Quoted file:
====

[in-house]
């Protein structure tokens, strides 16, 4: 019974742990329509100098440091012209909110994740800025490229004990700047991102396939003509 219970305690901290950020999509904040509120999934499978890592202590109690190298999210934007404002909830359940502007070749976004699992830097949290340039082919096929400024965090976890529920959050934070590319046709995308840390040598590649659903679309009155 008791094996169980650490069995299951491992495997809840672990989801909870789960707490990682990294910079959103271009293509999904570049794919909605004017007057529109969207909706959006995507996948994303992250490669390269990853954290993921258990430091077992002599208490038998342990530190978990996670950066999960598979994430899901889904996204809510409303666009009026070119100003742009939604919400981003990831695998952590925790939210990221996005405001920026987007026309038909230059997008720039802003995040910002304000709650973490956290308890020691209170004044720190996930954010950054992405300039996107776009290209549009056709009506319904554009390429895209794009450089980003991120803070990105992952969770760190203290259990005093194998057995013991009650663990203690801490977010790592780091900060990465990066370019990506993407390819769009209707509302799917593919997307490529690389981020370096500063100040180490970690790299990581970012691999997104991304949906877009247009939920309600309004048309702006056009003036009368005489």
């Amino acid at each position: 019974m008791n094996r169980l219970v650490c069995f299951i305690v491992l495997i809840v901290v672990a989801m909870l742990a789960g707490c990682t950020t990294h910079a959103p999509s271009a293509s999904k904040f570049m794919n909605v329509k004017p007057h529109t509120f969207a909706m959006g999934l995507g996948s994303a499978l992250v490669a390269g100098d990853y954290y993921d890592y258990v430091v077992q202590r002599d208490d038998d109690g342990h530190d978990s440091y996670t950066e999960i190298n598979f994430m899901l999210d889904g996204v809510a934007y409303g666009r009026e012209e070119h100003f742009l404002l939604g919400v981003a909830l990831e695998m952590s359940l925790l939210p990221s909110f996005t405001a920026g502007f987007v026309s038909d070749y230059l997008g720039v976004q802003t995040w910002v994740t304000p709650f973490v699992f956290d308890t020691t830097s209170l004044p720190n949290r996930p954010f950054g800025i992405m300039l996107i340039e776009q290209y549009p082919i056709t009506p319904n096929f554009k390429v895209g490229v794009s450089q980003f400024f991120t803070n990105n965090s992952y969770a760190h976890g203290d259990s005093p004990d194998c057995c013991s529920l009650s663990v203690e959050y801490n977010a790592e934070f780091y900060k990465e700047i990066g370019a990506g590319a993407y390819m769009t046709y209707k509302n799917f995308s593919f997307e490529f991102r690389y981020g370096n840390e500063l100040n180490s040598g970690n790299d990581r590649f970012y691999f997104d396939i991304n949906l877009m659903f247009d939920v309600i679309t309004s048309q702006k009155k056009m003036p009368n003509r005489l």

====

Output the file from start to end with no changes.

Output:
[in-house]
């Protein structure tokens, strides 16, 4: 019974742990329509100098440091012209909110994740800025490229004990700047991102396939003509 219970305690901290950020999509904040509120999934499978890592202590109690190298999210934007404002909830359940502007070749976004699992830097949290340039082919096929400024965090976890529920959050934070590319046709995308840390040598590649659903679309009155 008791094996169980650490069995299951491992495997809840672990989801909870789960707490990682990294910079959103271009293509999904570049794919909605004017007057529109969207909706959006995507996948994303992250490669390269990853954290993921258990430091077992002599208490038998342990530190978990996670950066999960598979994430899901889904996204809510409303666009009026070119100003742009939604919400981003990831695998952590925790939210990221996005405001920026987007026309038909230059997008720039802003995040910002304000709650973490956290308890020691209170004044720190996930954010950054992405300039996107776009290209549009056709009506319904554009390429895209794009450089980003991120803070990105992952969770760190203290259990005093194998057995013991009650663990203690801490977010790592780091900060990465990066370019990506993407390819769009209707509302799917593919997307490529690389981020370096500063100040180490970690790299990581970012691999997104991304949906877009247009939920309600309004048309702006056009003036009368005489």
């Amino acid at each position: 019974m008791n094996r169980l219970v650490c069995f299951i305690v491992l495997i809840v901290v672990a989801m909870l742990a789960g707490c990682t950020t990294h910079a959103p999509s271009a293509s999904k904040f570049m794919n909605v329509k004017p007057h529109t509120f969207a909706m959006g999934l995507g996948s994303a499978l992250v490669a390269g100098d990853y954290y993921d890592y258990v430091v077992q202590r002599d208490d038998d109690g342990h530190d978990s440091y996670t950066e999960i190298n598979f994430m899901l999210d889904g996204v809510a934007y409303g666009r009026e012209e070119h100003f742009l404002l939604g919400v981003a909830l990831e695998m952590s359940l925790l939210p990221s909110f996005t405001a920026g502007f987007v026309s038909d070749y230059l997008g720039v976004q802003t995040w910002v994740t304000p709650f973490v699992f956290d308890t020691t830097s209170l004044p720190n949290r996930p954010f950054g800025i992405m300039l996107i340039e776009q290209y549009p082919i056709t009506p319904n096929f554009k390429v895209g490229v794009s450089q980003f400024f991120t803070n990105n965090s992952y969770a760190h976890g203290d259990s005093p004990d194998c057995c013991s529920l009650s663990v203690e959050y801490n977010a790592e934070f780091y900060k990465e700047i990066g370019a990506g590319a993407y390819m769009t046709y209707k509302n799917f995308s593919f997307e490529f991102r690389y981020g370096n840390e500063l100040n180490s040598g970690n790299d990581r590649f970012y691999f997104d396939i991304n949906l877009m659903f247009d939920v309600i679309t309004s048309q702006k009155k056009m003036p009368n003509r005489l």